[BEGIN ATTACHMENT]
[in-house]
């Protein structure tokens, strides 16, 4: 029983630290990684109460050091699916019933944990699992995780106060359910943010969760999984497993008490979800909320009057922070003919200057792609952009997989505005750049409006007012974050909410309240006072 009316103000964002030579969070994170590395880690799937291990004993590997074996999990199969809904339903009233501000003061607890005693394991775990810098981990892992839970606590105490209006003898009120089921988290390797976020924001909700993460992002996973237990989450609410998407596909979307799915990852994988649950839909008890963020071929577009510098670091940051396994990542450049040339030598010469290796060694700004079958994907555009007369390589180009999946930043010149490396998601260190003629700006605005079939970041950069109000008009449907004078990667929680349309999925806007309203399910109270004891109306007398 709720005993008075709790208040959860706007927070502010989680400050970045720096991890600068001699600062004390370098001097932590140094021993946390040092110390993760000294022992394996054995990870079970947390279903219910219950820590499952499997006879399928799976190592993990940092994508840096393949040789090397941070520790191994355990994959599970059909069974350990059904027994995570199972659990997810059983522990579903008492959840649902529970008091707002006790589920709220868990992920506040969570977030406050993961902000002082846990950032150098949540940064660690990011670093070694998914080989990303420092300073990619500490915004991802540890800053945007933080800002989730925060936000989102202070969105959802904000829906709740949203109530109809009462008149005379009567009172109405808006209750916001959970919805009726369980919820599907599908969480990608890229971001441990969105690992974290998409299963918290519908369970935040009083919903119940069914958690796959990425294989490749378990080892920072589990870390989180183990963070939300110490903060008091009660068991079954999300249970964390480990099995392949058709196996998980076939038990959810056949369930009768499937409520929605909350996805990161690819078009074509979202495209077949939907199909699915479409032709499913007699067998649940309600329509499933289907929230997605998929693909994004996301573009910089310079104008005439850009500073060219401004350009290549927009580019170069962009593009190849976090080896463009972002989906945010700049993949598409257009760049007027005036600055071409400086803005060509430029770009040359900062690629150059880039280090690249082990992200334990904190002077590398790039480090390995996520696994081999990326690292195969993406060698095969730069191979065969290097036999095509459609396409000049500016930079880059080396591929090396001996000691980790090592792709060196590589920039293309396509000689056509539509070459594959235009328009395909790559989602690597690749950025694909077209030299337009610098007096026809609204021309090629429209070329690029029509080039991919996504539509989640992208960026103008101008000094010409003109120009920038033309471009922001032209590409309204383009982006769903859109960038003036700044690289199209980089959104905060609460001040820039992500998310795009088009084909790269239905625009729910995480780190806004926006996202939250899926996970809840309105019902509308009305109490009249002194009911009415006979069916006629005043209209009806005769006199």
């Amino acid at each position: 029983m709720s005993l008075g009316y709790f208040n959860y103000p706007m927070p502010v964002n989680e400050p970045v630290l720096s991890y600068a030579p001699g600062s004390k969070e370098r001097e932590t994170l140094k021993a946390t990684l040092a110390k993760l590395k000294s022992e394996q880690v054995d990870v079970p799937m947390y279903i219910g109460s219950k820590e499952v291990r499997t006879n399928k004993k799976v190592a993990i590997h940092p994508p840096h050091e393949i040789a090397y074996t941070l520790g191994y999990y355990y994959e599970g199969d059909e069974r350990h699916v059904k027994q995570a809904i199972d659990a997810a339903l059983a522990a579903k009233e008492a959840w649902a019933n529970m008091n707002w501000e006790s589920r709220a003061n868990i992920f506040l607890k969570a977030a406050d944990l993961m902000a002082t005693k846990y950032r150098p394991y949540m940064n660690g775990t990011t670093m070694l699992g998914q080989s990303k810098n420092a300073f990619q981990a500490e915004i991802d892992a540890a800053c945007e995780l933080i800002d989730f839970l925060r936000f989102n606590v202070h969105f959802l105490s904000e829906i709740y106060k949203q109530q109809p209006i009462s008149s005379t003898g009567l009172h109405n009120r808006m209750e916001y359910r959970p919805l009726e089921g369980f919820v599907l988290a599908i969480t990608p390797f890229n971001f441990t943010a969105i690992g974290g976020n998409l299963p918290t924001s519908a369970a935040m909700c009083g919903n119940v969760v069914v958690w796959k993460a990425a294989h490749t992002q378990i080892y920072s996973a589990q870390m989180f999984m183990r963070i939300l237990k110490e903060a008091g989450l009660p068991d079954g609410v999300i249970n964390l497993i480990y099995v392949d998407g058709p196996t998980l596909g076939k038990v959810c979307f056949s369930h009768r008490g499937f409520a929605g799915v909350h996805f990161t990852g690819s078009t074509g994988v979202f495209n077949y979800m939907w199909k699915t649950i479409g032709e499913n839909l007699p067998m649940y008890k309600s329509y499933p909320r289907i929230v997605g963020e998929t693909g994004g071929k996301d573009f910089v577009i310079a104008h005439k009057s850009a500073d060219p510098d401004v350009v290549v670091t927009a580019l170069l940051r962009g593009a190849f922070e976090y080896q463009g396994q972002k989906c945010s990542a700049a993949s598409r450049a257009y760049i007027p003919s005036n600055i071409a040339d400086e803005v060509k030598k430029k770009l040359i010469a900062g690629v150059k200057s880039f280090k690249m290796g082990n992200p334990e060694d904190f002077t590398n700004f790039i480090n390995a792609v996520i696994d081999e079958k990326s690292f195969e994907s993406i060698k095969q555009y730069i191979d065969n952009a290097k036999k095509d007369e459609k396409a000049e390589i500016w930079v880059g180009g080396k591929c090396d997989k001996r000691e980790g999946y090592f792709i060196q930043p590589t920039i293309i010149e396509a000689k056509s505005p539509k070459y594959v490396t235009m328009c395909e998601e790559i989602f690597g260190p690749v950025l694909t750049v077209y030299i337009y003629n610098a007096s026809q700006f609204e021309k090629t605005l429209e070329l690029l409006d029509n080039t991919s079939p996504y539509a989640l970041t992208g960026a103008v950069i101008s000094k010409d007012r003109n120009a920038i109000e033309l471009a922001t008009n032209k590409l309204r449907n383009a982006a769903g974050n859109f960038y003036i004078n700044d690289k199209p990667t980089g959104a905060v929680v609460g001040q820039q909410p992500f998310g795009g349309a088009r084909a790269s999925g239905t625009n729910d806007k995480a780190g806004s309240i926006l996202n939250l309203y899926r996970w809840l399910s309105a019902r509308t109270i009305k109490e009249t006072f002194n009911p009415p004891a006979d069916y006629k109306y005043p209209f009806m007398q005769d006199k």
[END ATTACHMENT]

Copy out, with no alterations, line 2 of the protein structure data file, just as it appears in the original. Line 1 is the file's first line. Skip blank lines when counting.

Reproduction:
């Protein structure tokens, strides 16, 4: 029983630290990684109460050091699916019933944990699992995780106060359910943010969760999984497993008490979800909320009057922070003919200057792609952009997989505005750049409006007012974050909410309240006072 009316103000964002030579969070994170590395880690799937291990004993590997074996999990199969809904339903009233501000003061607890005693394991775990810098981990892992839970606590105490209006003898009120089921988290390797976020924001909700993460992002996973237990989450609410998407596909979307799915990852994988649950839909008890963020071929577009510098670091940051396994990542450049040339030598010469290796060694700004079958994907555009007369390589180009999946930043010149490396998601260190003629700006605005079939970041950069109000008009449907004078990667929680349309999925806007309203399910109270004891109306007398 709720005993008075709790208040959860706007927070502010989680400050970045720096991890600068001699600062004390370098001097932590140094021993946390040092110390993760000294022992394996054995990870079970947390279903219910219950820590499952499997006879399928799976190592993990940092994508840096393949040789090397941070520790191994355990994959599970059909069974350990059904027994995570199972659990997810059983522990579903008492959840649902529970008091707002006790589920709220868990992920506040969570977030406050993961902000002082846990950032150098949540940064660690990011670093070694998914080989990303420092300073990619500490915004991802540890800053945007933080800002989730925060936000989102202070969105959802904000829906709740949203109530109809009462008149005379009567009172109405808006209750916001959970919805009726369980919820599907599908969480990608890229971001441990969105690992974290998409299963918290519908369970935040009083919903119940069914958690796959990425294989490749378990080892920072589990870390989180183990963070939300110490903060008091009660068991079954999300249970964390480990099995392949058709196996998980076939038990959810056949369930009768499937409520929605909350996805990161690819078009074509979202495209077949939907199909699915479409032709499913007699067998649940309600329509499933289907929230997605998929693909994004996301573009910089310079104008005439850009500073060219401004350009290549927009580019170069962009593009190849976090080896463009972002989906945010700049993949598409257009760049007027005036600055071409400086803005060509430029770009040359900062690629150059880039280090690249082990992200334990904190002077590398790039480090390995996520696994081999990326690292195969993406060698095969730069191979065969290097036999095509459609396409000049500016930079880059080396591929090396001996000691980790090592792709060196590589920039293309396509000689056509539509070459594959235009328009395909790559989602690597690749950025694909077209030299337009610098007096026809609204021309090629429209070329690029029509080039991919996504539509989640992208960026103008101008000094010409003109120009920038033309471009922001032209590409309204383009982006769903859109960038003036700044690289199209980089959104905060609460001040820039992500998310795009088009084909790269239905625009729910995480780190806004926006996202939250899926996970809840309105019902509308009305109490009249002194009911009415006979069916006629005043209209009806005769006199």